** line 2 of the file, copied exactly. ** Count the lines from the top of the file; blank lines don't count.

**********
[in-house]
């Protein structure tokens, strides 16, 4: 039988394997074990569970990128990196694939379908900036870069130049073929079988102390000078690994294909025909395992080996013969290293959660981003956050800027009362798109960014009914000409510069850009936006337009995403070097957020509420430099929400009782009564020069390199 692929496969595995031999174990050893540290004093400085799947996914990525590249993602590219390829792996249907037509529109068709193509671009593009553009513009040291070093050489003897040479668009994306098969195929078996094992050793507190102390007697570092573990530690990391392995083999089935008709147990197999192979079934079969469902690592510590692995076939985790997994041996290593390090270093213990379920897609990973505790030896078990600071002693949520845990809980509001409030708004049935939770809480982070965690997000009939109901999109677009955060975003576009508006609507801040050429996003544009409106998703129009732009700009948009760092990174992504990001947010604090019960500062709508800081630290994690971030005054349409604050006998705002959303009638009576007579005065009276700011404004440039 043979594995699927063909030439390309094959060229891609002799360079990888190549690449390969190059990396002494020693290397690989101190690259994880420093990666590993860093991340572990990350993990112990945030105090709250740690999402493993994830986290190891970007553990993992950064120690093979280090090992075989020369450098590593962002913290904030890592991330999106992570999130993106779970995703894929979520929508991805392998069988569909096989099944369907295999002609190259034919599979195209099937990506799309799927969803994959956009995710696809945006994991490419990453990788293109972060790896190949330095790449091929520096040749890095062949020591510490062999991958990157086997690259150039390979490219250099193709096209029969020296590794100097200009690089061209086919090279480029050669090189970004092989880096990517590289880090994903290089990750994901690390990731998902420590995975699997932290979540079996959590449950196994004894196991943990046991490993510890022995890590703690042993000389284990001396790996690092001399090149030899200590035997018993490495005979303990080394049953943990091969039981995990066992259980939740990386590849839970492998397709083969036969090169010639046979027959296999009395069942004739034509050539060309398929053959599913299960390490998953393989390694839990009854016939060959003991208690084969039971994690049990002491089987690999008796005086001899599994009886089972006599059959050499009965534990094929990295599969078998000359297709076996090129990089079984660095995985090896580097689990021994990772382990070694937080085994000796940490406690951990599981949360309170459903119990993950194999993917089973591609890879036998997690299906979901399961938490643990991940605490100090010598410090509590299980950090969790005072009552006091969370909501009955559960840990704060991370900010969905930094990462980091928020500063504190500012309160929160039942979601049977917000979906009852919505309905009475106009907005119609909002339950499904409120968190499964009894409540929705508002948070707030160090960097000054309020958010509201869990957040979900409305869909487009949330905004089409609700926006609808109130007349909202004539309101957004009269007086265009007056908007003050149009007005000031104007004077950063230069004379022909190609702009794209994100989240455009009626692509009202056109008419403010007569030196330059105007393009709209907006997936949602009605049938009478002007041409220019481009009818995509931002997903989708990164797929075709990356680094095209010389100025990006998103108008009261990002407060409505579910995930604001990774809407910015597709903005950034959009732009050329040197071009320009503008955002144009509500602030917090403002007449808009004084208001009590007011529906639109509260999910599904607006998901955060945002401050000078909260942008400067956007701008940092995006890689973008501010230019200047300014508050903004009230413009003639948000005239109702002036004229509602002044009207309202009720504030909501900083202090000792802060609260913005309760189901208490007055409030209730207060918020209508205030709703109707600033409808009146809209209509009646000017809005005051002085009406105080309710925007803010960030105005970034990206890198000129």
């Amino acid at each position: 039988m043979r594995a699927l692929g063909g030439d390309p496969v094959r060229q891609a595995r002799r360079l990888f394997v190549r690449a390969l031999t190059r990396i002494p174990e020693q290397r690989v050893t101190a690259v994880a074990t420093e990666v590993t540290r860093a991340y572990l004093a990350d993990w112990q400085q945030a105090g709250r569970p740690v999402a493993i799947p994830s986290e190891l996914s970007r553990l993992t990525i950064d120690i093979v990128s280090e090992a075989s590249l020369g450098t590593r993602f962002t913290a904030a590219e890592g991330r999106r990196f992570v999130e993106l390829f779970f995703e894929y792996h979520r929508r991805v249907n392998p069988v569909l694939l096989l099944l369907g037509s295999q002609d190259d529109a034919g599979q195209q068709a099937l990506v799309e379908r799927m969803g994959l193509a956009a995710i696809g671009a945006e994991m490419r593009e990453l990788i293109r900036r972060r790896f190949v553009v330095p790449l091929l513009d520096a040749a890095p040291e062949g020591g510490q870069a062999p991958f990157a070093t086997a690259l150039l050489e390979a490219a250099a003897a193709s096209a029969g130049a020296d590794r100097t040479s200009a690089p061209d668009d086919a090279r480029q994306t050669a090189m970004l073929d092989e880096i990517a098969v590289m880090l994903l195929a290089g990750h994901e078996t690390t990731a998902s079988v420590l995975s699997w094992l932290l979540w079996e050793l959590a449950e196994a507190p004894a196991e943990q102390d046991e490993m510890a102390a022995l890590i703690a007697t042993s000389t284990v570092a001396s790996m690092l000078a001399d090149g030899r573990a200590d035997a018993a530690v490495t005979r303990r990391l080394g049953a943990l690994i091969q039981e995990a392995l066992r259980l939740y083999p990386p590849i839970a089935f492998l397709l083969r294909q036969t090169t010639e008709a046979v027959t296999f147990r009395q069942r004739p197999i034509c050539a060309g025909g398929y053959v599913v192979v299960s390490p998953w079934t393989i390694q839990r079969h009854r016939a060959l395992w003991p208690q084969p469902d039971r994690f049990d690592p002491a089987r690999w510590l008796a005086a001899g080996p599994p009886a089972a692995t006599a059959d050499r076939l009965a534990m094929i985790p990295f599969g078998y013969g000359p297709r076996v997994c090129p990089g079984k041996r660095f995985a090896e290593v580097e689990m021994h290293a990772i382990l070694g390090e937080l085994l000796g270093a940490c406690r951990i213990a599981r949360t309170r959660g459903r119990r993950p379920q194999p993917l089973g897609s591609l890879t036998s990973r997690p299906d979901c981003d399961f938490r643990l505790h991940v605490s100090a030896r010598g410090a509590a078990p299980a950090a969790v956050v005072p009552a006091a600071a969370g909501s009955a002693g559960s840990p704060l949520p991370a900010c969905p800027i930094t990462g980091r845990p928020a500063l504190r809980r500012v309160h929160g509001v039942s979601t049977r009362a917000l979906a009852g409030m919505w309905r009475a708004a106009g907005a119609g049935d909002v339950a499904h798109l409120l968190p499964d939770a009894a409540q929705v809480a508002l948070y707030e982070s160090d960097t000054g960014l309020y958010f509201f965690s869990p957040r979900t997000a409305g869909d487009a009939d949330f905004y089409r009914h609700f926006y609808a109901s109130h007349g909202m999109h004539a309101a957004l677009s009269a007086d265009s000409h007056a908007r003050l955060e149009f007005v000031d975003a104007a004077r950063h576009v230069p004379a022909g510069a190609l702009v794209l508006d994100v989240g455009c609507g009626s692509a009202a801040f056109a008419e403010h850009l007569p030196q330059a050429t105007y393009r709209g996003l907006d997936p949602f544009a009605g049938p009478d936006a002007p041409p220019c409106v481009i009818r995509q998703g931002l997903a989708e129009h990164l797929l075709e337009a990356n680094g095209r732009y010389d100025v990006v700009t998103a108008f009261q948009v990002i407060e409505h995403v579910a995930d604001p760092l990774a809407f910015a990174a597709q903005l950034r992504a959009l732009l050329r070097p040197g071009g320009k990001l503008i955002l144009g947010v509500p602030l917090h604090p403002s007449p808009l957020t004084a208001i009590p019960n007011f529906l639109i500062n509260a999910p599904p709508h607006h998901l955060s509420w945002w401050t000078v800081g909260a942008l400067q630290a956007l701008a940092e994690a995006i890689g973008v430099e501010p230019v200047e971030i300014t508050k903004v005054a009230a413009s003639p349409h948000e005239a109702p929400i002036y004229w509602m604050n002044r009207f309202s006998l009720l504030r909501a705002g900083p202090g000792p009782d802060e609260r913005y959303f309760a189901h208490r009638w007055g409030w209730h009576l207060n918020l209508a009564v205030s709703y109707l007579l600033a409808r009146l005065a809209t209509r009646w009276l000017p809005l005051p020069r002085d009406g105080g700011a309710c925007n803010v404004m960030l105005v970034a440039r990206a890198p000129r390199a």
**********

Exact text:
């Protein structure tokens, strides 16, 4: 039988394997074990569970990128990196694939379908900036870069130049073929079988102390000078690994294909025909395992080996013969290293959660981003956050800027009362798109960014009914000409510069850009936006337009995403070097957020509420430099929400009782009564020069390199 692929496969595995031999174990050893540290004093400085799947996914990525590249993602590219390829792996249907037509529109068709193509671009593009553009513009040291070093050489003897040479668009994306098969195929078996094992050793507190102390007697570092573990530690990391392995083999089935008709147990197999192979079934079969469902690592510590692995076939985790997994041996290593390090270093213990379920897609990973505790030896078990600071002693949520845990809980509001409030708004049935939770809480982070965690997000009939109901999109677009955060975003576009508006609507801040050429996003544009409106998703129009732009700009948009760092990174992504990001947010604090019960500062709508800081630290994690971030005054349409604050006998705002959303009638009576007579005065009276700011404004440039 043979594995699927063909030439390309094959060229891609002799360079990888190549690449390969190059990396002494020693290397690989101190690259994880420093990666590993860093991340572990990350993990112990945030105090709250740690999402493993994830986290190891970007553990993992950064120690093979280090090992075989020369450098590593962002913290904030890592991330999106992570999130993106779970995703894929979520929508991805392998069988569909096989099944369907295999002609190259034919599979195209099937990506799309799927969803994959956009995710696809945006994991490419990453990788293109972060790896190949330095790449091929520096040749890095062949020591510490062999991958990157086997690259150039390979490219250099193709096209029969020296590794100097200009690089061209086919090279480029050669090189970004092989880096990517590289880090994903290089990750994901690390990731998902420590995975699997932290979540079996959590449950196994004894196991943990046991490993510890022995890590703690042993000389284990001396790996690092001399090149030899200590035997018993490495005979303990080394049953943990091969039981995990066992259980939740990386590849839970492998397709083969036969090169010639046979027959296999009395069942004739034509050539060309398929053959599913299960390490998953393989390694839990009854016939060959003991208690084969039971994690049990002491089987690999008796005086001899599994009886089972006599059959050499009965534990094929990295599969078998000359297709076996090129990089079984660095995985090896580097689990021994990772382990070694937080085994000796940490406690951990599981949360309170459903119990993950194999993917089973591609890879036998997690299906979901399961938490643990991940605490100090010598410090509590299980950090969790005072009552006091969370909501009955559960840990704060991370900010969905930094990462980091928020500063504190500012309160929160039942979601049977917000979906009852919505309905009475106009907005119609909002339950499904409120968190499964009894409540929705508002948070707030160090960097000054309020958010509201869990957040979900409305869909487009949330905004089409609700926006609808109130007349909202004539309101957004009269007086265009007056908007003050149009007005000031104007004077950063230069004379022909190609702009794209994100989240455009009626692509009202056109008419403010007569030196330059105007393009709209907006997936949602009605049938009478002007041409220019481009009818995509931002997903989708990164797929075709990356680094095209010389100025990006998103108008009261990002407060409505579910995930604001990774809407910015597709903005950034959009732009050329040197071009320009503008955002144009509500602030917090403002007449808009004084208001009590007011529906639109509260999910599904607006998901955060945002401050000078909260942008400067956007701008940092995006890689973008501010230019200047300014508050903004009230413009003639948000005239109702002036004229509602002044009207309202009720504030909501900083202090000792802060609260913005309760189901208490007055409030209730207060918020209508205030709703109707600033409808009146809209209509009646000017809005005051002085009406105080309710925007803010960030105005970034990206890198000129």